Kant brought about a rebirth of the importance of dialectics by
working out the antinomies of reason. According to Kant, serious
thought about one general description of the world often leads us to a
contemplation of its opposite. Kant thus proposed the paradox that the
world consists of antinomies – contradictions that cannot be resolved.
Hegel built on the idea of Fichte that the antinomies could perhaps be
overcome through a synthesis that would transcend the contradiction.
Hegel went on to suppose that the two concepts so held in opposition
can always be united by a shift to some higher level of thought.
According to Hegel, contradictions are inherent in reality and
everything is made of opposites. He believed that it is the interplay
between opposites that leads to all observable phenomena and our
interactions with the world.
Hegel declares that
reality is a systematic progression of clashing contradictions –
thesis, antithesis, and synthesis. An idealist in metaphysics, he
maintains the underlying reality of the universe is the nonmaterial,
divine, dynamic, cosmic mind (God, the Spirit, Idea, World Reason, the
Absolute, etc.) whose nature it is to evolve constantly, thereby
unfolding itself in a series of stages. In one of these stages, the
Spirit externalizes itself in the form of the material world, taking
on the appearance of numerous seemingly distinct and autonomous
individuals. The finite is real only in the sense that it is a phase
in the self-development of the Absolute. Nature is thus conceived as a
coherent whole and external manifestation of World Reason that is
progressively revealed in time and space. Individual minds and actions
are all phases or parts of the Divine Mind-they constitute steps in
its self-actualization. Not a transcendent being, Hegel's God is an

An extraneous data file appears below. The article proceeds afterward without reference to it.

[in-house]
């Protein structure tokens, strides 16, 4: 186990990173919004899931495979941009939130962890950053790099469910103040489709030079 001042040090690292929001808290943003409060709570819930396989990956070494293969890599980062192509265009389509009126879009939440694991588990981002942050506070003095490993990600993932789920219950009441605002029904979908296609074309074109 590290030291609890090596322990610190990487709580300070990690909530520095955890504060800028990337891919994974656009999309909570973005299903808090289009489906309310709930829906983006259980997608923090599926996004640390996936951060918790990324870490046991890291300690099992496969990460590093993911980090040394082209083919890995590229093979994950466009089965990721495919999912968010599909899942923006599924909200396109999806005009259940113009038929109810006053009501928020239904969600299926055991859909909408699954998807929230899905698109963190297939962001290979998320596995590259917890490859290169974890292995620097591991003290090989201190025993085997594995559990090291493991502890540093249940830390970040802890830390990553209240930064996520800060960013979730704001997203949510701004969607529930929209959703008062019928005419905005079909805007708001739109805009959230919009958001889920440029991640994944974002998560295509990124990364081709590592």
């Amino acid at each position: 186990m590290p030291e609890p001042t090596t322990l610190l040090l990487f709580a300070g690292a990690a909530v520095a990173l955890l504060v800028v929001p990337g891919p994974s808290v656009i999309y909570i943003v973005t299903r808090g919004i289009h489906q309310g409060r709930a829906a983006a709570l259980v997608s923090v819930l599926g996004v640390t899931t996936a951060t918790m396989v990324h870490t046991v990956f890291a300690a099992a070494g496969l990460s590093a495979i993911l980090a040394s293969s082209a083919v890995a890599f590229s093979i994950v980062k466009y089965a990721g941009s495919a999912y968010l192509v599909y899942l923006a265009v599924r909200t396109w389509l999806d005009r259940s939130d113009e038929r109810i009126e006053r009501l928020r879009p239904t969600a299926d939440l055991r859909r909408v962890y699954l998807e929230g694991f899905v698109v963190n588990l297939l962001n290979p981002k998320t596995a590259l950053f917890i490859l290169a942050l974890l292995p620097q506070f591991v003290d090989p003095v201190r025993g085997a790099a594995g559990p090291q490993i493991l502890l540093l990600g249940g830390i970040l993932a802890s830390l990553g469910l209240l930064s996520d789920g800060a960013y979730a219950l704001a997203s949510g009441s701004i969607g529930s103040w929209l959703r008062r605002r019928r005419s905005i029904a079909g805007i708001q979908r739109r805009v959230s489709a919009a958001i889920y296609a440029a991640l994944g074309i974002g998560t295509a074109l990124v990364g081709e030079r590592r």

Absolute that is immanent in reality.
According to Hegel, God
as mind, is everything but is unaware of his own identity. God, for
Hegel, is not omniscient. This God is driven by need to discover his
identity. Unknowledgeable of his own infinitude, God creates the
apparent objective world in his search for his own nature. God thus
struggles to get past this illusion of otherness. The Absolute (i.e.,
the primacy of consciousness cosmic spirit) creates the objective
world that is in fact a surface appearance. Tensions occur and a
dialectical process follows through which truth (i.e., the oneness of
all apparent things) is sought.
Where did Hegel get the
notion that God is not omniscient and therefore is unaware of his own
identity? Ayn Rand has observed that for Kant one's knowledge lacks
validity because to truly know involves relating to reality directly
without depending on one's conceptual mechanism. Kant said that to
know reality requires a consciousness not limited to specific means of
cognition. Perhaps Hegel built on this idea by observing that God has
identity and is (or has) consciousness and therefore is likely to be
unaware of his own limitlessness.
The Spirit must
progressively actualize itself until it reaches its full development -
the key to which is the interplay between opposites. The Absolute
finds expression in nature through a process of contradiction. All
ideas contain their own contradictions, which, rather than being
obstacles to truth, are in fact the very means for achieving truth.
These contradictions exist for the imperfectly reflecting human mind.
Hegel explains that both the assertion and negation of a statement may
be viewed as true if they are understood as imperfect expressions of a
higher proposition (synthesis) that contains all that is essential in
both of these, embodying it in a fuller entity. This is an ongoing
process. The final truth about reality will contain no distinctions of
any kind. Everything will be one.